Jaws (1975) ****

However uncharitable it may seem, the magnificence of Jaws must be considered at least to some extent a fluke.
It went into production without a completed script and during production became a byword for certain and imminent disaster: spiralling out of control on location, it doubled its estimated budget and was constantly restructured and rewritten to accommodate the deficiencies of a wildly uncooperative special effects shark. What somehow finally emerged was the most effective American film of the nineteen-seventies, a masterpiece of suspense that instantly took on a degree of iconic relevance unmatched by any movie since Gone With the Wind.
It is well but not outstandingly directed; it is, however, outstandingly edited by Verna Fields and scored by John Williams. The combined effect of Fields's editing and Williams's score is frequently misattributed to Spielberg's direction.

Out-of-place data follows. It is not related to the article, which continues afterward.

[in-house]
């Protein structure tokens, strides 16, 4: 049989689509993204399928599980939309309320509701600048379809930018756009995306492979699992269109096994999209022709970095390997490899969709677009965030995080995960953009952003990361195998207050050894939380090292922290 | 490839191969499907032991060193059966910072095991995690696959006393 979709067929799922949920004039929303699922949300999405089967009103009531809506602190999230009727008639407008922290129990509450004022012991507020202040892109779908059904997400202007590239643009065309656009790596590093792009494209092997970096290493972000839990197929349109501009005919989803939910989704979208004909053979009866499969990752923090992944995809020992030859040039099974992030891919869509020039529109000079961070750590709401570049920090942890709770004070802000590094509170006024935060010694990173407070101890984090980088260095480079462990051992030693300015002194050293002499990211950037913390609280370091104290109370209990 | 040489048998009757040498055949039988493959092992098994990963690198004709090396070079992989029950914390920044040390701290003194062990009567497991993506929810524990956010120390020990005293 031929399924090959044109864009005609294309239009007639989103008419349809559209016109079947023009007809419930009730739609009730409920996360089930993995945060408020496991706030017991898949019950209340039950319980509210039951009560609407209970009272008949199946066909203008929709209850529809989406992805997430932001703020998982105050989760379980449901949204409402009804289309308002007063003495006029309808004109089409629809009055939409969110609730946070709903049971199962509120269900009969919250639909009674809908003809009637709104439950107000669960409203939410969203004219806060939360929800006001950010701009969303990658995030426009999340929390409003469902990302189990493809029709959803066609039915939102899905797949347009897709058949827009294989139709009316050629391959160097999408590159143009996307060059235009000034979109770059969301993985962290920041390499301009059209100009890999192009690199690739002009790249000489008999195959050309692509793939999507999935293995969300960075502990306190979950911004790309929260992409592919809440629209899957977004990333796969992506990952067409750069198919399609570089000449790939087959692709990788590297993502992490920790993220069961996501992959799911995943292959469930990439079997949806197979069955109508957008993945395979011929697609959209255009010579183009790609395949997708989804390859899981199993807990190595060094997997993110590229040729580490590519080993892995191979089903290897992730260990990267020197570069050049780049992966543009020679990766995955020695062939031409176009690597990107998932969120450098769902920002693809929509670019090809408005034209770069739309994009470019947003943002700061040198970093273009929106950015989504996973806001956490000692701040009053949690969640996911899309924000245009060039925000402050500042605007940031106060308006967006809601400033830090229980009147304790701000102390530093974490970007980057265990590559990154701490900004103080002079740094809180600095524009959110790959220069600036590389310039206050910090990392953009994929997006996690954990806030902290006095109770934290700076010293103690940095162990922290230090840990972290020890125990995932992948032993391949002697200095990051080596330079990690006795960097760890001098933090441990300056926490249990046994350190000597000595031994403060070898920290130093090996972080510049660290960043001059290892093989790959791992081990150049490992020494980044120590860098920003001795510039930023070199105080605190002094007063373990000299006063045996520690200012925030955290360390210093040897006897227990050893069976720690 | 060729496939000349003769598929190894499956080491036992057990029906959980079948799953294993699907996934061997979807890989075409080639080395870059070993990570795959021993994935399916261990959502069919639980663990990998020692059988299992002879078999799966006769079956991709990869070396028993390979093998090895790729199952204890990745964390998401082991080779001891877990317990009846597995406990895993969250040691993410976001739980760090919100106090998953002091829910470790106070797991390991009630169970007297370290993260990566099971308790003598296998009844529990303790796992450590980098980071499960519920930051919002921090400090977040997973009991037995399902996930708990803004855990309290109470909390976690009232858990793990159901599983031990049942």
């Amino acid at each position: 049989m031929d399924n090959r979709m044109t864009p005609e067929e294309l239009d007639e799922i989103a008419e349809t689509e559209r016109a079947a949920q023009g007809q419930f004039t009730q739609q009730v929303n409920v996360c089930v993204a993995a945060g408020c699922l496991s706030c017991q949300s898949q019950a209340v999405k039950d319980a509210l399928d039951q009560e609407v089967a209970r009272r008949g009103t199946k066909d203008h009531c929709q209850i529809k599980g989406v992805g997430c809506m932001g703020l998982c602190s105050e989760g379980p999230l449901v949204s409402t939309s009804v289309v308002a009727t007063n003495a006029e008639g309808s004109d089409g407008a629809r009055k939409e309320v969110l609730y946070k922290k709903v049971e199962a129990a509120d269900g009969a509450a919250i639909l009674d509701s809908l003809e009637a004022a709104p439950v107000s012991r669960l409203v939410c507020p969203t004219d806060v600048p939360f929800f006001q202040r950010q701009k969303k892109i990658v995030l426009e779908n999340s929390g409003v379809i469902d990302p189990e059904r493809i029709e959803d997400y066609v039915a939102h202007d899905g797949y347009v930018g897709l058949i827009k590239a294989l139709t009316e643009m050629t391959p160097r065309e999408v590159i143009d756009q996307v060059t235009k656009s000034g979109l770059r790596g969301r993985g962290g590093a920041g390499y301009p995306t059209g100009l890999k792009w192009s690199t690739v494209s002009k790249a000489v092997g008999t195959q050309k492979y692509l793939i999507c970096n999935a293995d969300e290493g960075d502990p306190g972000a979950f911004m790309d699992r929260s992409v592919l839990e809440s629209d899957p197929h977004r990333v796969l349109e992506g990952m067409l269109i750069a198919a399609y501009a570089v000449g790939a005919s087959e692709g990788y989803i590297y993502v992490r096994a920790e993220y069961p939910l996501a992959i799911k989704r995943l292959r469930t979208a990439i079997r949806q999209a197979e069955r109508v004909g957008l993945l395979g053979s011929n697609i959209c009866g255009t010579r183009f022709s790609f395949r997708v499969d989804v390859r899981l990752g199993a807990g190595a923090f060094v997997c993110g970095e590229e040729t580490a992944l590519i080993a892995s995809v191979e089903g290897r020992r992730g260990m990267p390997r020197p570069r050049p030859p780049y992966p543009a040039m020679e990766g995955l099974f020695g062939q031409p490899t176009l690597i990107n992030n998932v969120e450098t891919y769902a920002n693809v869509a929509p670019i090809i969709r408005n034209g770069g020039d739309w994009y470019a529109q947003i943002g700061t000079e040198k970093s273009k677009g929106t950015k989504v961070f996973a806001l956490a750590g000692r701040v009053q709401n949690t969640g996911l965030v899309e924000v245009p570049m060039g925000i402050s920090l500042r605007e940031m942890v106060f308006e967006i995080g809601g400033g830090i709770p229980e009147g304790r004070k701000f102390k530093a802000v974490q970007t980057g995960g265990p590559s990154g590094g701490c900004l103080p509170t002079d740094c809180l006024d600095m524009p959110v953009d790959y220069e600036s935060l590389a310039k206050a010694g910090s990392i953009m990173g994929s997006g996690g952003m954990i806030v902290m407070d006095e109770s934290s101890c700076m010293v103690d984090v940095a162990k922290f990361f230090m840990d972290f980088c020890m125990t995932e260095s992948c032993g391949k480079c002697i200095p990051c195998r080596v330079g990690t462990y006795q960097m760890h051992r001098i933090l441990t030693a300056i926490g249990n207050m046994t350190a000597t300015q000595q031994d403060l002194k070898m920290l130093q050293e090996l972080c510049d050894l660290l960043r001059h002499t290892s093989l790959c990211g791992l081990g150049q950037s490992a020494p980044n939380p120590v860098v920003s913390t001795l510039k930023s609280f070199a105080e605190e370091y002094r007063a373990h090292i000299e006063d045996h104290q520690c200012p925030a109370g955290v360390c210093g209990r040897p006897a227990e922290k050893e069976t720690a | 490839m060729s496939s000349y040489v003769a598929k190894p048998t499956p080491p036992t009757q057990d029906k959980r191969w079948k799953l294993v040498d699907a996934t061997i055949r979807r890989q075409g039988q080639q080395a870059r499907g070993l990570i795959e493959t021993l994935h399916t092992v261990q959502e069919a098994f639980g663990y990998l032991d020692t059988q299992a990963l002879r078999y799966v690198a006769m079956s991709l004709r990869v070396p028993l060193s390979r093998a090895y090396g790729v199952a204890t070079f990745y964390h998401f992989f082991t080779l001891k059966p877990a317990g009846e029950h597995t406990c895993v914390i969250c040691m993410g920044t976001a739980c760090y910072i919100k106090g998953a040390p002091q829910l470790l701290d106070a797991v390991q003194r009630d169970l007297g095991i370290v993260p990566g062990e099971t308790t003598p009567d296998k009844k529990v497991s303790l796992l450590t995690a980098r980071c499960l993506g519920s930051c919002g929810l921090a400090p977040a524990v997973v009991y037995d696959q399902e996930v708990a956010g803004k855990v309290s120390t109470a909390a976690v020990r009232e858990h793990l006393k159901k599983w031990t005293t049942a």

But what is more surprising - and unnecessary, strictly speaking, for a film of this type - is the quality of the script and the acting, both far in excess of anything demonstrated or demanded by a movie of this kind before or since. This, it seems, was a most welcome legacy of the production problems - with the crew labouring over the special effects scenes, the cast and screenwriter Carl Gottlieb (who also appears as the editor of the town newspaper) were able to hone their material to such a degree that the final script is as tooled and memorable as a piece of theatre, and the whole cast contribute uniquely convincing, subtle and memorable performances. Rarely in any movie, much less a monster flick, do we believe so completely that these characters really know each other, have a real unseen history with each other, and speak, behave and interact exactly as they would were they real. The tiny details of small town life are likewise conveyed with an uncharacteristic subtlety and charm, all of which has the happy consequence of making the scenes of suspense and horror, when they come, all the more effective for happening to people we feel we know so well. Virtually every other line is worth quoting, and the film, brilliantly constructed in three acts, is as gripping and compelling on the tenth watch as the first.